92 episodes (92%); 15 were positive (16%) (11 S. pneumoniae, 2 H. influenzae, and 2 S. aureus). Atypical pneumonia serologic testing was carried out in 51 cases, and
in 1 case (2%), it was positive for M. pneumoniae. Urinary antigen testing for L. pneumophila detection was
performed in 80 cases, and in none of them was the test
positive. Bronchoscopy was performed in 39 cases
(38%). The diagnostic yield of BAL was 56%: a specific
pathogen was identified in 22 episodes (16 P. carinii, 3
M. tuberculosis, 1 Acinetobacter baumanii, 1 A. fumigatus, and 1 enterovirus), and oat-cell carcinoma was diagnosed in 1 case by means of cytologic testing. A computed tomography–guided percutaneous needle biopsy
was performed in 2 cases: 1 was an oat-cell carcinoma,
and the other was inconclusive.
Sputum samples were obtained in 54 of 62 BP cases,
and sputum culture was processed in 37 cases. Twentyone of these cases (57%) provided the etiologic diagnosis. Blood cultures were positive in 15 of 58 (36%) BP
cases (not obtained in 4 cases). Bronchoalveolar lavage
analysis yielded P. carinii cysts in 3 of 12 cases (25%) in
which bronchoscopy was performed. These 3 cases had a
concomitant definitive pneumococcal diagnosis.
DISCUSSION
FIG. 1. Viral load log10 distribution in the main diagnostic groups:
Pneumocystis carinii pneumonia (PCP, mycobacteriosis, and
bacterial pneumonia.
*Median difference, assessed using nonparametric test of medians (15), were significant (p = .002).
In this series, BP was the main etiologic diagnosis in
HIV patients with PIs, followed by PCP and mycobacteriosis (M. tuberculosis and M. kansasii).
In early studies, PCP was the most frequent cause of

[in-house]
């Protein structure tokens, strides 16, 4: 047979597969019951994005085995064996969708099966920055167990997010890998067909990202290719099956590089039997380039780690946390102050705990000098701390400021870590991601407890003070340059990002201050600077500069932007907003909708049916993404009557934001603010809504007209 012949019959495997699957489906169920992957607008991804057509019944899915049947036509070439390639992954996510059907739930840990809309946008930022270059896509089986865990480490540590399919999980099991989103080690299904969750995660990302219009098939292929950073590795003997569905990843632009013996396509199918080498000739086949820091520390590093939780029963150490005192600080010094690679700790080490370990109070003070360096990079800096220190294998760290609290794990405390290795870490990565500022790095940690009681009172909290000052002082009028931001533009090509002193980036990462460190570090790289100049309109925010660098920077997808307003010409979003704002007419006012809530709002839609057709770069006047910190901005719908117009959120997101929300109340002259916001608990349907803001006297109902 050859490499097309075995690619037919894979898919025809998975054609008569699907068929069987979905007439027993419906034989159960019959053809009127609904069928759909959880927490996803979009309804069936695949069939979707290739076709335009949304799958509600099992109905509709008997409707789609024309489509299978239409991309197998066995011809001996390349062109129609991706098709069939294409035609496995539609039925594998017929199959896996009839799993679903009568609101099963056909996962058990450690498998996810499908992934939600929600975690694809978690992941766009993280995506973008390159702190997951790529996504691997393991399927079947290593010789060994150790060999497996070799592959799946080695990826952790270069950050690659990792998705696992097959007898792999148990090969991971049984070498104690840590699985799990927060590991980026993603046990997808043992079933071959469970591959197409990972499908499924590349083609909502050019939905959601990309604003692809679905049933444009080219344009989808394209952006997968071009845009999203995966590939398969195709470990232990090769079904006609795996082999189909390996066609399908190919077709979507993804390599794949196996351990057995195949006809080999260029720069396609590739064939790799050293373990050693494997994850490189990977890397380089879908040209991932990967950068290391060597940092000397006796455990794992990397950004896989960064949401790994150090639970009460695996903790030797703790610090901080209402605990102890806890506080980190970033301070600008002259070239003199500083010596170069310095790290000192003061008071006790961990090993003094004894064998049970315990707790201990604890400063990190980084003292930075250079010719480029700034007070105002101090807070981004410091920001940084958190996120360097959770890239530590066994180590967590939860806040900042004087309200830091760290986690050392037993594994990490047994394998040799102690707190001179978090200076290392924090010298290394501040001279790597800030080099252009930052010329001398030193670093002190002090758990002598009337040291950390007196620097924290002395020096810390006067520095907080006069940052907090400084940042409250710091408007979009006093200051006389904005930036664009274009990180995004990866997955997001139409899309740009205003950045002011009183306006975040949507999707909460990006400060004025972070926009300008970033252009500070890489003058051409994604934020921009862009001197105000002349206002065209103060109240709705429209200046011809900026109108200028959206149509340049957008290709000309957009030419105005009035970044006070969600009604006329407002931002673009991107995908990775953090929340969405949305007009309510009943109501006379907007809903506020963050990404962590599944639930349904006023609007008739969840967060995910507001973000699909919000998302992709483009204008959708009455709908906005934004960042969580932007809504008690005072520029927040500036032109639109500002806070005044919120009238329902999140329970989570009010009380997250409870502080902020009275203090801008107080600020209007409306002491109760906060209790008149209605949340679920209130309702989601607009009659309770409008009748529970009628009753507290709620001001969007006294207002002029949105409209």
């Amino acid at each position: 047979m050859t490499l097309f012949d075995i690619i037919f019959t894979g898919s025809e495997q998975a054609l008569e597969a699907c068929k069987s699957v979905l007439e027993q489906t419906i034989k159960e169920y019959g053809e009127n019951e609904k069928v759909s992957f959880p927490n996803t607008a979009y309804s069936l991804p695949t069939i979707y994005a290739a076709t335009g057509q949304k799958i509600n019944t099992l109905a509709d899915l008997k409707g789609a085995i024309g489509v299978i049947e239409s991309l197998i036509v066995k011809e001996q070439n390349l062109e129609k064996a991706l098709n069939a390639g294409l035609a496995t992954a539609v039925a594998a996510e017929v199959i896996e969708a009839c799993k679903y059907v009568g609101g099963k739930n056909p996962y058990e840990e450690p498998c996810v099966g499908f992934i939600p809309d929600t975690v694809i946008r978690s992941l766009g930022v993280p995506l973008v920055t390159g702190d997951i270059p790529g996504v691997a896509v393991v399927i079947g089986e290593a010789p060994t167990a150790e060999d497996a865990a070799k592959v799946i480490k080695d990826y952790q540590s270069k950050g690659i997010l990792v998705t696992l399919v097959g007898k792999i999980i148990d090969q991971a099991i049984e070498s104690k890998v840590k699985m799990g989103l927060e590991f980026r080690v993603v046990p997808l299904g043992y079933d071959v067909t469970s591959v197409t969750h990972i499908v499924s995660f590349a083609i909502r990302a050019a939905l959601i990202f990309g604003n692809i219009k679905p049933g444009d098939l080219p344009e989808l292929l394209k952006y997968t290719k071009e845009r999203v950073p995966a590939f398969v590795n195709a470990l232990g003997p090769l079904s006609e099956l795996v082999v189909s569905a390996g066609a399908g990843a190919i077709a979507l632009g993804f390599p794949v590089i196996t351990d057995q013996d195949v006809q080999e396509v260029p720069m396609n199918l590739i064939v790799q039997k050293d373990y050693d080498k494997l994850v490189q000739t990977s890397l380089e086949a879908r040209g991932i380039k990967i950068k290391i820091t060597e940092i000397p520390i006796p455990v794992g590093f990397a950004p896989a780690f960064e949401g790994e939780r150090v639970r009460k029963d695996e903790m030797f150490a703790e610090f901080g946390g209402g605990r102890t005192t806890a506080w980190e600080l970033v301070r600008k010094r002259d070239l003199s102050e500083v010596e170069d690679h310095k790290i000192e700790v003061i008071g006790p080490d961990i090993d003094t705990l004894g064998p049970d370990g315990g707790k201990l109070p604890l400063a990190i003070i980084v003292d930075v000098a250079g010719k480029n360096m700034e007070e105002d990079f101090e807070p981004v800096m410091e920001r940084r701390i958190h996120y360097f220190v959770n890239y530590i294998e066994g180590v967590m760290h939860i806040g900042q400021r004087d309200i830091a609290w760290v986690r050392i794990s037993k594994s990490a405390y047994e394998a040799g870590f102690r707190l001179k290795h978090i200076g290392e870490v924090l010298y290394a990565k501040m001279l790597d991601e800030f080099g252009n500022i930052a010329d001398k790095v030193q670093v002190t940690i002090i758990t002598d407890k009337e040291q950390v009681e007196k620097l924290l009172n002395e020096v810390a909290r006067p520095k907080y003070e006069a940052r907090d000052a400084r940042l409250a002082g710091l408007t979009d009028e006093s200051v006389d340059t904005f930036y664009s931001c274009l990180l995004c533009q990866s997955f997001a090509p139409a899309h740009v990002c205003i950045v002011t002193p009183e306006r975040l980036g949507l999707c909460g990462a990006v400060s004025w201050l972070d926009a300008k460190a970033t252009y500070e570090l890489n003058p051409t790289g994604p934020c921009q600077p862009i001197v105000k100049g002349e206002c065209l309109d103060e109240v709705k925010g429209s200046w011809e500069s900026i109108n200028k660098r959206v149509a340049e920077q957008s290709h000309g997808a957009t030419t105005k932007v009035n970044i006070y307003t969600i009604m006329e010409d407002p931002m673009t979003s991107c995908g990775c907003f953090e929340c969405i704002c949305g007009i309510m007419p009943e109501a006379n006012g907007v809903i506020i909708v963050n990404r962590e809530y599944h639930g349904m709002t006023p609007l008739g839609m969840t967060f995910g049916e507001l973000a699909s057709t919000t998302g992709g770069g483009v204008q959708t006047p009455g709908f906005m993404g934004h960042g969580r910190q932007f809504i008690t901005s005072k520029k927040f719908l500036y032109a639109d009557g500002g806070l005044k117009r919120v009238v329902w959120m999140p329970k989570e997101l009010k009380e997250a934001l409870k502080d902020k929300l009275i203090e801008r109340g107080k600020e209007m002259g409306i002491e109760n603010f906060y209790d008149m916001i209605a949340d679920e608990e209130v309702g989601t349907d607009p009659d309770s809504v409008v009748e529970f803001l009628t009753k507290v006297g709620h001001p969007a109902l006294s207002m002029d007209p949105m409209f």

PIs, accounting for 85% of cases (16–18). A majority of
these cases were AIDS patients. In the last decade, the
incidence of PCP has greatly decreased as a result of P.
carinii primary prophylaxis. Whereas 30% to 50% of
patients had PCP at the time of their AIDS diagnosis in
the 1980s, only 10% to 20% of patients had PCP at the
time of their AIDS diagnosis in the 1990s (19–23). Nevertheless, PCP remains one of the leading causes of
JAIDS Journal of Acquired Immune Deficiency Syndromes, Vol. 27, No. 1, May 1, 2001
PULMONARY INFILTRATES IN HIV PATIENTS
39
FIG. 2. CD4+ distribution in the
main diagnostic groups.
*Median difference, assessed
using nonparametric test of
medians (15), were significant
(p = .001).
AIDS-related illness (22). In the current study, PCP was
the second most frequent cause of PIs (17%; 3 episodes
per 100 admission-years [CI: 2–5]); BP was the most
frequent cause, with much higher frequency (61%; 11
episodes per 100 admission-years [CI: 8–13]). No patients who suffered from PCP in our series were receiving anti-Pneumocystis prophylaxis, and HIV infection
was detected after the PCP diagnosis in 7 cases (41%).
Only two of the previously known HIV-infected patients
were on HAART, but compliance was poor. All these
data supply further evidence regarding new epidemio-
logic features of PCP infection in the HAART and widespread prophylaxis era. Pneumocystis carinii pneumonia
has become a complication for those patients who are not
receiving effective HAART and for those who are not
receiving anti-Pneumocystis prophylaxis. As reported, a
significant percentage of these patients (41% in our data)
were not previously known to be infected with HIV
(24,25).
The median CD4 count in patients with PCP was 20
cells/mm3 (maximum range, <200 cells/mm3), which is
similar to the findings in previous reports (see Fig. 2)
JAIDS Journal of Acquired Immune Deficiency Syndromes, Vol. 27, No. 1, May 1, 2001
40
N. BENITO ET AL.
TABLE 3. Main diagnostic groups in patients with or without previous highly active antiretroviral therapy
Diagnostic group
Number of episodes
(% refers to number of episodes in
patients receiving highly active
antiretroviral therapy)
Number of episodes
(% refers to number of episodes in
patients without previous highly
active antiretroviral thearpy)
p value
Pneumocystis carinii pneumonia
Mycobacteriosisa
Bacterial pneumonia